Septimus J. Hanna
A gentleman with whom I recently conversed, took serious exception to the word idea, as used to explain God’s creations, and especially man. He somewhat contemptuously remarked, “I hope I am more than an idea! Do you consider yourself only an idea?”
I endeavored to explain the sense in which this term was used in the Christian Science text-book. He, of course, supposed the word was used in its popular sense, and as thus used, it conveyed to him only a passing thought or vague and fleeting suggestion of some intangible thing.
Many persons think of the word only in that sense, and jump hastily to the conclusion that it can properly be used in no other. This is a peculiarity of human nature which often leads to unfair criticism as to the use of words.
In view of this it may be well to consider briefly the larger and more legitimate, if less common, meaning of the word idea. In its popular sense it stands for opinion, belief, purpose, or intention. It has also the sense of mental powers, as in the sentence, “To teach the young idea how to shoot.” But it has a much deeper and wider meaning, especially as philosophically used. Indeed, as a standard lexicographer says, “The word has been taken in very many and very different senses, the history of which would be a history of philosophy.”
The Platonic use of the word as indicating the “true archetypal essence of things” was a hint to Philo, who flourished about the middle of the first century, to transform this archetypal essence into “divine thoughts,” having their seat in the Logos. And he said, “This is the doctrine of Moses, not mine.”
“If we conceive of God as creative Principle and man as His universal idea, we get a much clearer understanding of both God and man”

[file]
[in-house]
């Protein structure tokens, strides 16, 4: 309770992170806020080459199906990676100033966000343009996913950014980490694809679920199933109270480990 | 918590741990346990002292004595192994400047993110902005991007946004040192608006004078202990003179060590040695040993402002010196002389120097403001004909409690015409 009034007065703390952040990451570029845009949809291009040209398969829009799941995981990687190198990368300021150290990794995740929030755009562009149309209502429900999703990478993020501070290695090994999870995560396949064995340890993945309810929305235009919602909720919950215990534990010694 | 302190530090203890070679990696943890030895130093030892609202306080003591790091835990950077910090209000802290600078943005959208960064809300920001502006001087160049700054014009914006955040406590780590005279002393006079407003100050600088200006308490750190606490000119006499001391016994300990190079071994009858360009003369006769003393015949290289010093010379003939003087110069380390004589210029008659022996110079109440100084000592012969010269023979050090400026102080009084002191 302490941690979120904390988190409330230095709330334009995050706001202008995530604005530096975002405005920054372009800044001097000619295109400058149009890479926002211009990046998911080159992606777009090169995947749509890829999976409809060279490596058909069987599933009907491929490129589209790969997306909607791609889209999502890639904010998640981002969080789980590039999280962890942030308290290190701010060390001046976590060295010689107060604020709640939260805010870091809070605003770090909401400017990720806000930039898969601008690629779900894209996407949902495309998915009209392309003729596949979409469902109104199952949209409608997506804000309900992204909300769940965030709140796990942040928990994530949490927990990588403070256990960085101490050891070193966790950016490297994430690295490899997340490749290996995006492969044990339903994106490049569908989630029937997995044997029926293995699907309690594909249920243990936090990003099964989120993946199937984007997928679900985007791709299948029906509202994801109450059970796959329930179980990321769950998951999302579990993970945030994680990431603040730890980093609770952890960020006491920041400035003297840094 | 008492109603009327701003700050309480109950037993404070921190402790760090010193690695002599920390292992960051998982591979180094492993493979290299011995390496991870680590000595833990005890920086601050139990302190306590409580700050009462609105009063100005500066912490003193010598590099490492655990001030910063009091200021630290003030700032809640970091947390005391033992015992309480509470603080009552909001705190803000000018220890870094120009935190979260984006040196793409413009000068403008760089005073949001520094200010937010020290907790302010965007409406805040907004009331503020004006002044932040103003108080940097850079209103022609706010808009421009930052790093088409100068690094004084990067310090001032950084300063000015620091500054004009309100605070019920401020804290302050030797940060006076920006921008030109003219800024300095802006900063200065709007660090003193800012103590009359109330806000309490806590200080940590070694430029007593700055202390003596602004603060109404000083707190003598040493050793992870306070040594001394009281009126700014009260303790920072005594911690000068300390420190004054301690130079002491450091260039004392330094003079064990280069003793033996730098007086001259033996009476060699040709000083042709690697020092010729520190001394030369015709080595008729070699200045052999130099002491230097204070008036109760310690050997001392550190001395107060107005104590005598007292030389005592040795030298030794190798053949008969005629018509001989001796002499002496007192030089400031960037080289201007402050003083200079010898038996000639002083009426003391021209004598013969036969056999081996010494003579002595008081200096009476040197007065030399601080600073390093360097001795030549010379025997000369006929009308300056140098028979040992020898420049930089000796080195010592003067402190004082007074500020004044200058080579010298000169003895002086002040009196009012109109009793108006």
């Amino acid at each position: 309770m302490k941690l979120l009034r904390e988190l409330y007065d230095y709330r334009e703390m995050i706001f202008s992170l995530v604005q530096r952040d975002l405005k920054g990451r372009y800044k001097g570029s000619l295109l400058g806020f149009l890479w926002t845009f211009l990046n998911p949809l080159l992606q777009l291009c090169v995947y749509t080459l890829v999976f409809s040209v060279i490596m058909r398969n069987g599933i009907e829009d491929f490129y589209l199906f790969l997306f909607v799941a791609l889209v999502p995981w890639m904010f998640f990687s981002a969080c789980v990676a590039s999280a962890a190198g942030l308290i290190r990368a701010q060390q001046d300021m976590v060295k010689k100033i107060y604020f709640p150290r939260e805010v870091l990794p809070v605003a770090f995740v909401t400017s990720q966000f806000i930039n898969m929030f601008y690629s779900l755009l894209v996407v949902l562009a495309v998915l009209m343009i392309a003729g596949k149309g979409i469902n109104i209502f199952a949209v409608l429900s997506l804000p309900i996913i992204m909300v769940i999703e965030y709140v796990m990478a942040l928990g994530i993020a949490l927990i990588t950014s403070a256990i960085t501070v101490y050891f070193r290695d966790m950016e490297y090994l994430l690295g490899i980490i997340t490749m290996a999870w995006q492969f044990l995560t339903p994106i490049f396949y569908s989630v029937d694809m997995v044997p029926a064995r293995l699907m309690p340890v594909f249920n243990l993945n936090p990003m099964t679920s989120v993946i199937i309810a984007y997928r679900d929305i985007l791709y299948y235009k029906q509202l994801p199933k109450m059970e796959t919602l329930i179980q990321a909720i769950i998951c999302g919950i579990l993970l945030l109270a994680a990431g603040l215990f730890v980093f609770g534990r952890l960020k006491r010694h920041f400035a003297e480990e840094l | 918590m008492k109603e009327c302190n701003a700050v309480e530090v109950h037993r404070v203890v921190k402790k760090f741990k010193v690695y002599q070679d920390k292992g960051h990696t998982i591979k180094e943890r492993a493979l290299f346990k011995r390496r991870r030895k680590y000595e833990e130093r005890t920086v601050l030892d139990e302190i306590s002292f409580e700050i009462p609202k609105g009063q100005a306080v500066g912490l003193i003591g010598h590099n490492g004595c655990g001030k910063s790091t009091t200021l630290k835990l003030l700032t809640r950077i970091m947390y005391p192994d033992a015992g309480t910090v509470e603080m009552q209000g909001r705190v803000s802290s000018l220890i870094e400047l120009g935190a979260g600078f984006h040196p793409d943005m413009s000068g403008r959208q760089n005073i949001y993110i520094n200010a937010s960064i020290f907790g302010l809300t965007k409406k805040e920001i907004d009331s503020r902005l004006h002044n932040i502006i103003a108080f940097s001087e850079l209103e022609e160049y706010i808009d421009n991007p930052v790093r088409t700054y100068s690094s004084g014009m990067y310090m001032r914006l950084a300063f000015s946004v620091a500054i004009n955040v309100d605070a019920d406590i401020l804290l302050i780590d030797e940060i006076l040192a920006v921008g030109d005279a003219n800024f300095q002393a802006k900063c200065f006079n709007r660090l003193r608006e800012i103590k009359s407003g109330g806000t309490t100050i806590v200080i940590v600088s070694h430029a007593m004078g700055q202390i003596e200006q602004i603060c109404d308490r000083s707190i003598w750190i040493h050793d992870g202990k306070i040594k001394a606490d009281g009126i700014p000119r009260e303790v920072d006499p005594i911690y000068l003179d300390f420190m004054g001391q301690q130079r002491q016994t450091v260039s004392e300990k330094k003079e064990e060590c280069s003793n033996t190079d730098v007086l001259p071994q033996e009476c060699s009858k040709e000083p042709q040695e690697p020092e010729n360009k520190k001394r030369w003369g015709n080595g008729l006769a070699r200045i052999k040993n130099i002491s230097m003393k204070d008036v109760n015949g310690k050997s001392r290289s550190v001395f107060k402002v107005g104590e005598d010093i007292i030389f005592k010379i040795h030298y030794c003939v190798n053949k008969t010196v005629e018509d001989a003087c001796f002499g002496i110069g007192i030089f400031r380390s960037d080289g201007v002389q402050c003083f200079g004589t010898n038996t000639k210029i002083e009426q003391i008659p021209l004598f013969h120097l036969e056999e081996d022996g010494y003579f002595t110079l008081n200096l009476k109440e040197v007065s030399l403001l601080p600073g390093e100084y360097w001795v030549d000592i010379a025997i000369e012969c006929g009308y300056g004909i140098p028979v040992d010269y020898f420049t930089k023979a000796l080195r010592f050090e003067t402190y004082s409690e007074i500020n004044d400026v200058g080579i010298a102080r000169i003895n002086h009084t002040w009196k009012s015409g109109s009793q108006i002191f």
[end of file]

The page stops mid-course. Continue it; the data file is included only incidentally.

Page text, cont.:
According to Plutarch, the ideas were between God and the world. They were the pattern, and God the efficient Cause. St. Thomas Aquinas recognized ideas as in the divine Mind.
These definitions from so respectable a source are sufficient to vindicate the use of the word “Idea” in the sense of an emanation or creation of God; and this is the sense in which it is used in Christian Science terminology, and there is a well-grounded philosophical basis for such use. A careful study of the best meaning of the word shows that its use in Science and Health with Key to the Scriptures is corroborative evidence of the finely discriminating selection of words which characterizes Mrs. Eddy’s writings. One is often surprised to find that the unusual use of a word by her brings out its original meaning with an aptness little dreamed of by those who have only the popular sense of the word in thought.
If we conceive of God as creative Principle and man as His universal idea, we get a much clearer understanding of both God and man, than if we undertake to think of God as a personal creator, in the anthropomorphic sense, and of men as His personal creatures. In the light of Christian Science the fatherhood of God and the sonship of man take on an infinitely broader and deeper meaning.
A deep, careful, and analytical consideration of the use of the word “Idea” prepares one for the definition of man as given in the Christian Science text-book; viz., “The compound idea of infinite Spirit; the spiritual image and likeness of God; the full representation of Mind” (p. 591).
(Originally published in the May, 1904 Christian Science Journal)
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